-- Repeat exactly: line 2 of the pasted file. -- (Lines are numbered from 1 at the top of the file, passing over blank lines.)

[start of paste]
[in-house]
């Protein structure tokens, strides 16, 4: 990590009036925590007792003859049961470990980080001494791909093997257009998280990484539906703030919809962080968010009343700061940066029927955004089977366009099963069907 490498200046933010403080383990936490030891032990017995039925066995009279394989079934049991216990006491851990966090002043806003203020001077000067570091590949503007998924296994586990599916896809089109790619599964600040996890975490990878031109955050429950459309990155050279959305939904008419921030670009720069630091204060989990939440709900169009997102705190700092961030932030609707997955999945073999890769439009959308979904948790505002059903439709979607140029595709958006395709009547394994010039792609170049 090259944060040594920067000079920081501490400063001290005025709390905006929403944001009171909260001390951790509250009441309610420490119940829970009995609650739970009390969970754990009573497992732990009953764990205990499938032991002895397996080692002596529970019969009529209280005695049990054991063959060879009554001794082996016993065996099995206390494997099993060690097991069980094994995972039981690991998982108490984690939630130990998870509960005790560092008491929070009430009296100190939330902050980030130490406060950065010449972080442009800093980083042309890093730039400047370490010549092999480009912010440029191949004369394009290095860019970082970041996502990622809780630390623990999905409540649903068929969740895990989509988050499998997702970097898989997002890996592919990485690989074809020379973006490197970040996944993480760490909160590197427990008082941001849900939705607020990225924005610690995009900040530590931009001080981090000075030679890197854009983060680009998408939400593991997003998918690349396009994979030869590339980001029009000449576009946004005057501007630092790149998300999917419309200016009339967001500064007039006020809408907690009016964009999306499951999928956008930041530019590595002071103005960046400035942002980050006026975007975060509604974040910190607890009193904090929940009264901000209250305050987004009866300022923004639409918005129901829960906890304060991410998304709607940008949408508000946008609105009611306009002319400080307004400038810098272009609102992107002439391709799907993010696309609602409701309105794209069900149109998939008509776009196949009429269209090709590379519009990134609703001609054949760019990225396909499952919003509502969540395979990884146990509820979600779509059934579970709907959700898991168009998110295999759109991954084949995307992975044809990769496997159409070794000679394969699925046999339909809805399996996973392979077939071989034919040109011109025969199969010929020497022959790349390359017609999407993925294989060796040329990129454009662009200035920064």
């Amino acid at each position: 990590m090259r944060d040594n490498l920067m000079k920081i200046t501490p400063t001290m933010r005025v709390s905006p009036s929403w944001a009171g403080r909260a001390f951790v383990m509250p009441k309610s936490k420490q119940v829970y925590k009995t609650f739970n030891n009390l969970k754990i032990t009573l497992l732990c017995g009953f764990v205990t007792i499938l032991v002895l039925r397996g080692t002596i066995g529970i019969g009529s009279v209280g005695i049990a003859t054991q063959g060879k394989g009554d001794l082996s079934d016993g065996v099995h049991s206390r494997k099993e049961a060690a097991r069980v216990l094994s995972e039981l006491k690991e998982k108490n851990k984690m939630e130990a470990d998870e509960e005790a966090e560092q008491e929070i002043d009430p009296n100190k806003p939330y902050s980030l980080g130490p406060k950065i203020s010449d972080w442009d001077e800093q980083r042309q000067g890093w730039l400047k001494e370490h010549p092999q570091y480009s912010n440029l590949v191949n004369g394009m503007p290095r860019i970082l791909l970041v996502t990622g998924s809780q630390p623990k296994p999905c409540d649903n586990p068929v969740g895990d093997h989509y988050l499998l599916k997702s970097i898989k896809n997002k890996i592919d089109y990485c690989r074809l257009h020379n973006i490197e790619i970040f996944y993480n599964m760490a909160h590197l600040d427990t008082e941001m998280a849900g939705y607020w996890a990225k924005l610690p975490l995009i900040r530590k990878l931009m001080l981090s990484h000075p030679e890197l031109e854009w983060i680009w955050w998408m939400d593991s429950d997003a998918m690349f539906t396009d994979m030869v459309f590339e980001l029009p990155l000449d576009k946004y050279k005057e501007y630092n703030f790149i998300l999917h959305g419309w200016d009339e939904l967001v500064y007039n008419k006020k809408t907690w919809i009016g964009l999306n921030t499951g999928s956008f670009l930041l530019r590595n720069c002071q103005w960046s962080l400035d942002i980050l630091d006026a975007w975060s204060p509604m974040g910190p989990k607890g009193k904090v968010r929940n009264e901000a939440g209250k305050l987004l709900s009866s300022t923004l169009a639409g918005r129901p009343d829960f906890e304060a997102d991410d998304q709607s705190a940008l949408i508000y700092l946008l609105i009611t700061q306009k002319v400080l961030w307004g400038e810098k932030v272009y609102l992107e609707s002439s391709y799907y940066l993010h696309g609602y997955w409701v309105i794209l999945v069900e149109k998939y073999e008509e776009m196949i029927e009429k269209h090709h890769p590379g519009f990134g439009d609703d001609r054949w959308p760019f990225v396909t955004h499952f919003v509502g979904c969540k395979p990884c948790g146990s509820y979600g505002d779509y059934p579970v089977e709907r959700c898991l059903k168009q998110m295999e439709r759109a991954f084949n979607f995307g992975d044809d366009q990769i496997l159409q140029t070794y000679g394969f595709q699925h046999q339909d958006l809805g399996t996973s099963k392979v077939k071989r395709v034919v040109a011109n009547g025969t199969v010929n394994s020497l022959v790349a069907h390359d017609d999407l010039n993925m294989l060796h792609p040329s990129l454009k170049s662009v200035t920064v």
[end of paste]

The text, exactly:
């Protein structure tokens, strides 16, 4: 990590009036925590007792003859049961470990980080001494791909093997257009998280990484539906703030919809962080968010009343700061940066029927955004089977366009099963069907 490498200046933010403080383990936490030891032990017995039925066995009279394989079934049991216990006491851990966090002043806003203020001077000067570091590949503007998924296994586990599916896809089109790619599964600040996890975490990878031109955050429950459309990155050279959305939904008419921030670009720069630091204060989990939440709900169009997102705190700092961030932030609707997955999945073999890769439009959308979904948790505002059903439709979607140029595709958006395709009547394994010039792609170049 090259944060040594920067000079920081501490400063001290005025709390905006929403944001009171909260001390951790509250009441309610420490119940829970009995609650739970009390969970754990009573497992732990009953764990205990499938032991002895397996080692002596529970019969009529209280005695049990054991063959060879009554001794082996016993065996099995206390494997099993060690097991069980094994995972039981690991998982108490984690939630130990998870509960005790560092008491929070009430009296100190939330902050980030130490406060950065010449972080442009800093980083042309890093730039400047370490010549092999480009912010440029191949004369394009290095860019970082970041996502990622809780630390623990999905409540649903068929969740895990989509988050499998997702970097898989997002890996592919990485690989074809020379973006490197970040996944993480760490909160590197427990008082941001849900939705607020990225924005610690995009900040530590931009001080981090000075030679890197854009983060680009998408939400593991997003998918690349396009994979030869590339980001029009000449576009946004005057501007630092790149998300999917419309200016009339967001500064007039006020809408907690009016964009999306499951999928956008930041530019590595002071103005960046400035942002980050006026975007975060509604974040910190607890009193904090929940009264901000209250305050987004009866300022923004639409918005129901829960906890304060991410998304709607940008949408508000946008609105009611306009002319400080307004400038810098272009609102992107002439391709799907993010696309609602409701309105794209069900149109998939008509776009196949009429269209090709590379519009990134609703001609054949760019990225396909499952919003509502969540395979990884146990509820979600779509059934579970709907959700898991168009998110295999759109991954084949995307992975044809990769496997159409070794000679394969699925046999339909809805399996996973392979077939071989034919040109011109025969199969010929020497022959790349390359017609999407993925294989060796040329990129454009662009200035920064």